By Delia / Last update December 13, 2021

Nowadays, computer has become an indispensable tool for daily work & life, and we are used to storing a lot of files and information in our hard disk - even some sensitive data that cannot fall into the hands of others, such as private data and business data. In such cases, we can ensure data security by encrypting the hard disk.

How to Encrypt Hard Drive in Windows 11

So, how do you quickly encrypt your hard drive in Windows 11? Here are the detailed steps.

1. Open Manage BitLocker (under Control Panel or from the search bar)

2. Select the drive you want to protect, then click “Turn on BitLocker”.

turn on bitlocker

3. Select the way you want to lock and unlock the drive with a password or USB flash drive. Here we will choose password as an example.

usb or password

4. Enter your password and reenter it to confirm, then click “Next” to continue.

enter password

Select the location where you want to save the recovery key in case you forget your password. You can choose to save it to your Microsoft account, save it to a file, or print your recovery key.

save recovery key

5. Next, you will need to choose whether you want to protect the entire drive or just the used space. This will determine how fast your drive will work after encryption.

how much to encrypt

6. Now you need to select the encryption mode you want to use. The “New encryption mode” is best for fixed drives on this device, while the “Compatible mode” enables you to move the drives from this device.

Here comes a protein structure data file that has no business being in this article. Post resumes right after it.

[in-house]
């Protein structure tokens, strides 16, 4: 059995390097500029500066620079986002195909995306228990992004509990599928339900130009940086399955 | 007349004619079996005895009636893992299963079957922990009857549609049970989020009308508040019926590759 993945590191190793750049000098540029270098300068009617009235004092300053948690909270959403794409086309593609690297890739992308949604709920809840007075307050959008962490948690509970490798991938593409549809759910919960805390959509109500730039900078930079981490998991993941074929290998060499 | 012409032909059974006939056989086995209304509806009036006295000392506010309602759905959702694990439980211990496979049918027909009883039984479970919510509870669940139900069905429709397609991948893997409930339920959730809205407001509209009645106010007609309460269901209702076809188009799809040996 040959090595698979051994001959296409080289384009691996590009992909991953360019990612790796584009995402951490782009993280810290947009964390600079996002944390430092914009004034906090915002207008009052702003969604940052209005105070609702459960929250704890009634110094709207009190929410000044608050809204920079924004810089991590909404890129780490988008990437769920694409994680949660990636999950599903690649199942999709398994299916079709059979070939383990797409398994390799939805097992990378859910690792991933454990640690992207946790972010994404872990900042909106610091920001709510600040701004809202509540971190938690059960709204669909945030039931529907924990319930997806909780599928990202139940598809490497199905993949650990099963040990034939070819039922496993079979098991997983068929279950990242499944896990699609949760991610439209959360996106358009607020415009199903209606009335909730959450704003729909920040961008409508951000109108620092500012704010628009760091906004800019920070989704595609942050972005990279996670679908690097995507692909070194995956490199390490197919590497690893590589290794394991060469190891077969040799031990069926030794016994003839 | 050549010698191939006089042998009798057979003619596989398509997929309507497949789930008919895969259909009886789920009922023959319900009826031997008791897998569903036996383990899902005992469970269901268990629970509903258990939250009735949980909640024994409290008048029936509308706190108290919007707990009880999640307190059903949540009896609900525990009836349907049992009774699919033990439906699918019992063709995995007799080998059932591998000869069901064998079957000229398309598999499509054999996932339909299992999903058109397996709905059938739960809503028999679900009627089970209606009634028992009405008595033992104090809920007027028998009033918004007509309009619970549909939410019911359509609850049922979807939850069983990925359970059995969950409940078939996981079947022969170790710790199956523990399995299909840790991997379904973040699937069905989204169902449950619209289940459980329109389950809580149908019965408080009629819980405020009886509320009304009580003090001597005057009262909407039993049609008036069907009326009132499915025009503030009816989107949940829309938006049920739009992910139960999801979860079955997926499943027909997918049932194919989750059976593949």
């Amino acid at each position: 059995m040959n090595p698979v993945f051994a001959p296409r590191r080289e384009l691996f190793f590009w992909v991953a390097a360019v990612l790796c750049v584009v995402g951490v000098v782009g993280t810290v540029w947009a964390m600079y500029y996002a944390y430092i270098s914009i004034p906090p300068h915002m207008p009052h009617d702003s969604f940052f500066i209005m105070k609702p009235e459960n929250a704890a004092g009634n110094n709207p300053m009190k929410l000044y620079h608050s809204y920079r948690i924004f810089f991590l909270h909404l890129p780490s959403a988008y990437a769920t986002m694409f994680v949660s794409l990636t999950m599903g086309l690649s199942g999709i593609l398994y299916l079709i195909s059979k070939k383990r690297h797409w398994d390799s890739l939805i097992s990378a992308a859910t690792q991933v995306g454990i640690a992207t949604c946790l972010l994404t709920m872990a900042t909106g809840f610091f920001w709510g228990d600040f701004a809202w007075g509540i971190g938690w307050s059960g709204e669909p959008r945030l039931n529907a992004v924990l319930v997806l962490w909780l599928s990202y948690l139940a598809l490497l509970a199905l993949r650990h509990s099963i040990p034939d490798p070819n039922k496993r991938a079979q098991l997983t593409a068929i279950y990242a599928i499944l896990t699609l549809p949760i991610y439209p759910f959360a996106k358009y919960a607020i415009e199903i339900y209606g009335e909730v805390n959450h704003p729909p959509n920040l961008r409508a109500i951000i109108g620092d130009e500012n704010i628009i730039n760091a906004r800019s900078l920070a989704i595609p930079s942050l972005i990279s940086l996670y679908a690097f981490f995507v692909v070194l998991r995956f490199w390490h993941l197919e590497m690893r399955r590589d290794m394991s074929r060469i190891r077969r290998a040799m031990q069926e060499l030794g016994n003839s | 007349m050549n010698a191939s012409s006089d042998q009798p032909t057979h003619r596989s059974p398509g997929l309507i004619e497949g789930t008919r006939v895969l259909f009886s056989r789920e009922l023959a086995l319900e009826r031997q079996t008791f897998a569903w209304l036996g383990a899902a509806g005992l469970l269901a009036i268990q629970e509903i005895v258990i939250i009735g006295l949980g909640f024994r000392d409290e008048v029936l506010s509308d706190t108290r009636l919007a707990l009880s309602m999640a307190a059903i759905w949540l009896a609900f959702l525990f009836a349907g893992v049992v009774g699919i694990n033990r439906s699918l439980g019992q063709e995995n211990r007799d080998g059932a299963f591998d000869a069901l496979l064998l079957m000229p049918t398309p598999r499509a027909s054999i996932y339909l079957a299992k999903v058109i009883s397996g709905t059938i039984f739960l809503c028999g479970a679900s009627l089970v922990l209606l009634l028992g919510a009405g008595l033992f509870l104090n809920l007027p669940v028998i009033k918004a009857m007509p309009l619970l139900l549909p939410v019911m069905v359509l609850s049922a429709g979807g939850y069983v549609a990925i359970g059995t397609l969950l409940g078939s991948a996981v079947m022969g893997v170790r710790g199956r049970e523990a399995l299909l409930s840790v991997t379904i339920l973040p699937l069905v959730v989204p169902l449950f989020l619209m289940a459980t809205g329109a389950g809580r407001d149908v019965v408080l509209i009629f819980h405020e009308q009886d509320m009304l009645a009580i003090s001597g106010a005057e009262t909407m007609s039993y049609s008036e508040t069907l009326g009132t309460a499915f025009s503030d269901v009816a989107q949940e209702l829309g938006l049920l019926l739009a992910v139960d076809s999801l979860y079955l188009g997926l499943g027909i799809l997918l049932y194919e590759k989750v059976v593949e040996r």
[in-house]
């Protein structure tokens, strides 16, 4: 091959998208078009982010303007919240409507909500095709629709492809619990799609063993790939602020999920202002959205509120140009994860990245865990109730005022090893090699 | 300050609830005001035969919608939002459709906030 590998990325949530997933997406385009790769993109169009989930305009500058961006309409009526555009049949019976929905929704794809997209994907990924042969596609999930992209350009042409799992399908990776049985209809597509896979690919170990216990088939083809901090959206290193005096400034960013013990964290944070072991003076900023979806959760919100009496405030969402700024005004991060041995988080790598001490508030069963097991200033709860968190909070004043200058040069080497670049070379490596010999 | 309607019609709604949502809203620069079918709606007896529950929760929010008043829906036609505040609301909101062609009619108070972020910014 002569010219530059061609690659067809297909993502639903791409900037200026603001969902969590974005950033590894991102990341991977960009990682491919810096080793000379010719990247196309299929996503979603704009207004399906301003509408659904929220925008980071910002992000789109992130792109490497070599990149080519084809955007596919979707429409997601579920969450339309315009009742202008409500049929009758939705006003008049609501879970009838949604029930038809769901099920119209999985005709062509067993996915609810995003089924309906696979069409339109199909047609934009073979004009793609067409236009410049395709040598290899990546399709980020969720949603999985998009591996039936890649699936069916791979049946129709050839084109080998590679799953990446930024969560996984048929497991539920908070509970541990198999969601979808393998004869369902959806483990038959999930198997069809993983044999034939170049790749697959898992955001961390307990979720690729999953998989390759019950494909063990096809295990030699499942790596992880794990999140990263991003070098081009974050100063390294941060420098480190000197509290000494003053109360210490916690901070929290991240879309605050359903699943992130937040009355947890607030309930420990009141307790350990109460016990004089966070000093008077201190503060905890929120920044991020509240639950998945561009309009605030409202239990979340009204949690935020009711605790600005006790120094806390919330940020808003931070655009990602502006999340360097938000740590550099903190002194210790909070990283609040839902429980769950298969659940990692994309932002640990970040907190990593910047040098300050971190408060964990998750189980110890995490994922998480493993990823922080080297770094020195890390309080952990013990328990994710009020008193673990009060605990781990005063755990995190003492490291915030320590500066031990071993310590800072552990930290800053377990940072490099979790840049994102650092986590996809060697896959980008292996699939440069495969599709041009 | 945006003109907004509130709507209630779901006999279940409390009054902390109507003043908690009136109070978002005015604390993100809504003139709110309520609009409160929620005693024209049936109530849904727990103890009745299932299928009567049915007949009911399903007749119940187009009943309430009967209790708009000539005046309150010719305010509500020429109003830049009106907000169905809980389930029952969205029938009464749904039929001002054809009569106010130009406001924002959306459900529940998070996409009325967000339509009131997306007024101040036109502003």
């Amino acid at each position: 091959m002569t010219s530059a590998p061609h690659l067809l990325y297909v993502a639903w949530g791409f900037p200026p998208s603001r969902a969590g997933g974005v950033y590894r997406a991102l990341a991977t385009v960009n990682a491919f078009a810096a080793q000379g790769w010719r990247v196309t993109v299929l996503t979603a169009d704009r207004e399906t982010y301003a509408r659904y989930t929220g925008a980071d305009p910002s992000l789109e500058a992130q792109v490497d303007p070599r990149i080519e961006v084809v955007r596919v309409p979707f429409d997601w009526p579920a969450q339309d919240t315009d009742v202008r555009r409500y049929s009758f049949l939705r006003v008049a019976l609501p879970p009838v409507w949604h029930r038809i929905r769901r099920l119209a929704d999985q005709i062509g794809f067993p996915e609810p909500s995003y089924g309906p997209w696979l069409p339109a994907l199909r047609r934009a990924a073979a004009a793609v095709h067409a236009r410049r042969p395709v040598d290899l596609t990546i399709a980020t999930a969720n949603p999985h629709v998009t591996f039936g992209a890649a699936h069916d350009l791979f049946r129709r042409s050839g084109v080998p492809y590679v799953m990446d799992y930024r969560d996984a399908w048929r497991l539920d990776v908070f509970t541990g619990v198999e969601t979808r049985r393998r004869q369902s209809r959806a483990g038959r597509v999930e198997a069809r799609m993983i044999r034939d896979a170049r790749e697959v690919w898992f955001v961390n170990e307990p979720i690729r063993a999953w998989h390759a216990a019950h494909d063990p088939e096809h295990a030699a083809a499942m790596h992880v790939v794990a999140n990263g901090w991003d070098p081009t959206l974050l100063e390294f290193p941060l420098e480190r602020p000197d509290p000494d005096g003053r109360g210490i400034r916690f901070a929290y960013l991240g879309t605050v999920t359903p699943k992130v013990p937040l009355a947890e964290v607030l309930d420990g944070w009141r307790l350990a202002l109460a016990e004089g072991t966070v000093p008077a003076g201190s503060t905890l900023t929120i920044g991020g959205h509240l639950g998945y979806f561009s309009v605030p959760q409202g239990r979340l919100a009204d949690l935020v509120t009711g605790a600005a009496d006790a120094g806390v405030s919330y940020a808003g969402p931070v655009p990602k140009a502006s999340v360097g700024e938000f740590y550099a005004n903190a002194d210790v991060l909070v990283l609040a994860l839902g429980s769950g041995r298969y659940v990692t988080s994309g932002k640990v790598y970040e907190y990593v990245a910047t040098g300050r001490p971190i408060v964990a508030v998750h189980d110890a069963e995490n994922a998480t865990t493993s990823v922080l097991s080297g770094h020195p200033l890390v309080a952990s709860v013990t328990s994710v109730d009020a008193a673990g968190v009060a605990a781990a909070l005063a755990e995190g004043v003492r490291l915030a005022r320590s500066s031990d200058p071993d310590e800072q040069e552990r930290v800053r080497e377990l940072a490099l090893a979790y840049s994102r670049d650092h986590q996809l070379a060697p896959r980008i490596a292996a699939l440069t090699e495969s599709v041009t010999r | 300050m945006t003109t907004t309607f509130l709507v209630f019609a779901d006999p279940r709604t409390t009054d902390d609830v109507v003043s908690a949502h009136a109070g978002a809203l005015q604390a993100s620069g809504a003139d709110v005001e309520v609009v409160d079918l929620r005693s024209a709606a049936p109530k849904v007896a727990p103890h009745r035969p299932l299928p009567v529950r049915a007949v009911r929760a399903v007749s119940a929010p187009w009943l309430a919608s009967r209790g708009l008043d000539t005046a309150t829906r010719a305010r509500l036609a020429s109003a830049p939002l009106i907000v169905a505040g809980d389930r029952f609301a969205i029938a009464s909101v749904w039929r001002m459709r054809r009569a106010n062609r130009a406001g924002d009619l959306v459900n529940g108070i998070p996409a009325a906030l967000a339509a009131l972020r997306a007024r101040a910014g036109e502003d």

encrypt mode

7. Congratulations! You have made it to the last step. If you are ready to start encryption, click “Continue” to run BitLocker system check. The encryption will begin after computer restart.

run bitlocker system check


Now Windows will work to protect your drive. When it is done, only people with the password will be able to access the drive.

If you choose the compatible mode, Windows will also ask for the password before unlocking the drive on another computer. This feature is not limited to Windows 11, but still requires a password even on older computers dating back to Windows XP.

It should be noted that data encryption does sacrifice speed in accessing the drive, and in transferring files to and from the drive. Nevertheless, the peace of mind you get from knowing that your sensitive data won't fall into the wrong hands may be worth the compromise.